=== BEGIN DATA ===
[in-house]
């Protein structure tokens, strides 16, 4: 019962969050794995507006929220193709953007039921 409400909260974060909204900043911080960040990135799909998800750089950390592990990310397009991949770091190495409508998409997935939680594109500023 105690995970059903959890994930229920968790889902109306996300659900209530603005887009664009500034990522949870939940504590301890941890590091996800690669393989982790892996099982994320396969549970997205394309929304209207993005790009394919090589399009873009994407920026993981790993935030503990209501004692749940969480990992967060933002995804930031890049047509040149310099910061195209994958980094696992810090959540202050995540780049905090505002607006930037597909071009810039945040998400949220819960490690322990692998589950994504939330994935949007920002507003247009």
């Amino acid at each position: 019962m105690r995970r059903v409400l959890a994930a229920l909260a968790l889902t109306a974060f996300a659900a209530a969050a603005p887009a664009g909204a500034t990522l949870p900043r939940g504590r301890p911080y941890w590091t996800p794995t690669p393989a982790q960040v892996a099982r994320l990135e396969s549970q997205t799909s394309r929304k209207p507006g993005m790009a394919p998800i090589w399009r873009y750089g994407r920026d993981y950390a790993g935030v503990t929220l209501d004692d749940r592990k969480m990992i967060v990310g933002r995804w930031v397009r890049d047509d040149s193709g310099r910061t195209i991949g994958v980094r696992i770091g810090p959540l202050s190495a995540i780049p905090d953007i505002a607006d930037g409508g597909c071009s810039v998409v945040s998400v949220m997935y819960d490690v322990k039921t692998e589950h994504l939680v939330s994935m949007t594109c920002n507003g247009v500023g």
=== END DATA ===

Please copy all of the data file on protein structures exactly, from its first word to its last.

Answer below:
[in-house]
């Protein structure tokens, strides 16, 4: 019962969050794995507006929220193709953007039921 409400909260974060909204900043911080960040990135799909998800750089950390592990990310397009991949770091190495409508998409997935939680594109500023 105690995970059903959890994930229920968790889902109306996300659900209530603005887009664009500034990522949870939940504590301890941890590091996800690669393989982790892996099982994320396969549970997205394309929304209207993005790009394919090589399009873009994407920026993981790993935030503990209501004692749940969480990992967060933002995804930031890049047509040149310099910061195209994958980094696992810090959540202050995540780049905090505002607006930037597909071009810039945040998400949220819960490690322990692998589950994504939330994935949007920002507003247009």
């Amino acid at each position: 019962m105690r995970r059903v409400l959890a994930a229920l909260a968790l889902t109306a974060f996300a659900a209530a969050a603005p887009a664009g909204a500034t990522l949870p900043r939940g504590r301890p911080y941890w590091t996800p794995t690669p393989a982790q960040v892996a099982r994320l990135e396969s549970q997205t799909s394309r929304k209207p507006g993005m790009a394919p998800i090589w399009r873009y750089g994407r920026d993981y950390a790993g935030v503990t929220l209501d004692d749940r592990k969480m990992i967060v990310g933002r995804w930031v397009r890049d047509d040149s193709g310099r910061t195209i991949g994958v980094r696992i770091g810090p959540l202050s190495a995540i780049p905090d953007i505002a607006d930037g409508g597909c071009s810039v998409v945040s998400v949220m997935y819960d490690v322990k039921t692998e589950h994504l939680v939330s994935m949007t594109c920002n507003g247009v500023g």